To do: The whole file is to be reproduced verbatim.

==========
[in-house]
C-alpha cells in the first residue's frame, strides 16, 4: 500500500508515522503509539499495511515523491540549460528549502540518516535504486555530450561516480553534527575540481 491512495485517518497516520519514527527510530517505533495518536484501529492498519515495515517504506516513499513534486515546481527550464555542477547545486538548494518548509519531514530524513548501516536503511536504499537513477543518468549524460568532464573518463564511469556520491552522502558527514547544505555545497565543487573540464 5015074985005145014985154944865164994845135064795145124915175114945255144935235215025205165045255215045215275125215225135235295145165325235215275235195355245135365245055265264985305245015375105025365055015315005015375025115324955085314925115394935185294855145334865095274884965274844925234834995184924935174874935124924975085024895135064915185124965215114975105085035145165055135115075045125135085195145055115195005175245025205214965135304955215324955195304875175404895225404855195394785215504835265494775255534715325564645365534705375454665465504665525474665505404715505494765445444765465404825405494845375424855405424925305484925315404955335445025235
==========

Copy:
[in-house]
C-alpha cells in the first residue's frame, strides 16, 4: 500500500508515522503509539499495511515523491540549460528549502540518516535504486555530450561516480553534527575540481 491512495485517518497516520519514527527510530517505533495518536484501529492498519515495515517504506516513499513534486515546481527550464555542477547545486538548494518548509519531514530524513548501516536503511536504499537513477543518468549524460568532464573518463564511469556520491552522502558527514547544505555545497565543487573540464 5015074985005145014985154944865164994845135064795145124915175114945255144935235215025205165045255215045215275125215225135235295145165325235215275235195355245135365245055265264985305245015375105025365055015315005015375025115324955085314925115394935185294855145334865095274884965274844925234834995184924935174874935124924975085024895135064915185124965215114975105085035145165055135115075045125135085195145055115195005175245025205214965135304955215324955195304875175404895225404855195394785215504835265494775255534715325564645365534705375454665465504665525474665505404715505494765445444765465404825405494845375424855405424925305484925315404955335445025235